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Prove that if $a$ and $b$ are odd then the polynomial $$x^3+ax+b$$is irreducible over $\mathbb{Q}$

I would be very much thankful if someone could help me with this one.

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  • $\begingroup$ Eisenstein criterion. Its not ''linear algebra''. $\endgroup$ – Wuestenfux Dec 9 '18 at 9:42
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    $\begingroup$ reduction modulo 2 is the obvious approach. Just show that $x^3+x+1$ is irreducible over $\mathbb Z_2$ $\endgroup$ – Peter Dec 9 '18 at 9:53
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Say it is reducibile, then it has to have rational root and it has to be even an integer because leading coeficient is $1$. So we have $$(x^2+cx+d)(x+r) = x^3+ax+b$$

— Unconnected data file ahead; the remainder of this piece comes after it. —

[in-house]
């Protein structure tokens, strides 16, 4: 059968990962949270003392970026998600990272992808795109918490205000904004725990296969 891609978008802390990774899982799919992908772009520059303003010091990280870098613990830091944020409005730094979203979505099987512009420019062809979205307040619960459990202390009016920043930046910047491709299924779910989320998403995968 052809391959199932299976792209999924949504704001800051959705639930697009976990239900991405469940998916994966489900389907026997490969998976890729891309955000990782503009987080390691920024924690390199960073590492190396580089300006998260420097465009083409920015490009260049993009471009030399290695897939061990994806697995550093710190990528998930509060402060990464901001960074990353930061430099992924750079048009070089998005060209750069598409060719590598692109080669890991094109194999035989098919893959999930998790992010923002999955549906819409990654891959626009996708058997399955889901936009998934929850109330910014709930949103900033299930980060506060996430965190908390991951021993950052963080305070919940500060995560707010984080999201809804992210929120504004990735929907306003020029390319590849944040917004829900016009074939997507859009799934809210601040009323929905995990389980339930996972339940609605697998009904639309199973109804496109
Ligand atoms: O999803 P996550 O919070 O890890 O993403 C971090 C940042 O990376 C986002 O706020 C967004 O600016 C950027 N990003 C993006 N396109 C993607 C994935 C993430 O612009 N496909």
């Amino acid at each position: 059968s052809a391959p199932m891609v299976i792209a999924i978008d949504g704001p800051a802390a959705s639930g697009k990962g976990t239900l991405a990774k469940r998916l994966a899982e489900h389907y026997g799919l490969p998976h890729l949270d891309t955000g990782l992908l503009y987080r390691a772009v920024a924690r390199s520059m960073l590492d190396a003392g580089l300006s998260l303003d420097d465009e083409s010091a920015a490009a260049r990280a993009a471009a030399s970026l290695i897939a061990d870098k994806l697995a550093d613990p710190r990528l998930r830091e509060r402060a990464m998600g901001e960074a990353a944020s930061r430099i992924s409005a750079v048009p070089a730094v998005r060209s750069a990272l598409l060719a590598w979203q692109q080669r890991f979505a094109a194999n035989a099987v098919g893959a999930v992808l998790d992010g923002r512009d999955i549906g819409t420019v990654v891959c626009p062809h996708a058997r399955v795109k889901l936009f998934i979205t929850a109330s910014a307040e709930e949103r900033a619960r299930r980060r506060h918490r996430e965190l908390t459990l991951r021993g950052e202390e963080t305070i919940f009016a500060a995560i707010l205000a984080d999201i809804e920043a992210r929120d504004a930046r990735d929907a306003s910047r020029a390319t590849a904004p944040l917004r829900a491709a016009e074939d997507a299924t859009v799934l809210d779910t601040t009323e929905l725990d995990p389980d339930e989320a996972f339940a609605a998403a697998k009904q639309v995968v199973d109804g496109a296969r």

where $c,d,r\in \mathbb{Z}$. Since $rd = b$ and thus $r,d$ are both odd.

Now we have also $c+r =0$ (so $c$ is odd) and $cr+d =a$. A contradiction.

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A more direct approach might be to show that it is irreducible modulo $p$. Once we've shown that, it is surely irreducible over $\mathbb Z$ and hence $\mathbb Q$ as well (because the leading coefficient is $1$; by the rational root theorem, any rational root is integral). Since we are given $a,b$ are odd, the obvious choice is to take modulo $2$, where we have, in $\mathbb Z_2$, $$x^3+ax+b=x^3+x+1.$$ Suppose this is reducible, then it has a root over $\mathbb Z_2$, and this must be either $0$ or $1$. But $0^3+0+1\neq0$ and $1^3+1+1=1\neq0$, so neither of the only two elements in $\mathbb Z_2$ are a root. We conclude that it is irreducible over $\mathbb Z_2$, hence over $\mathbb Q$ as well.

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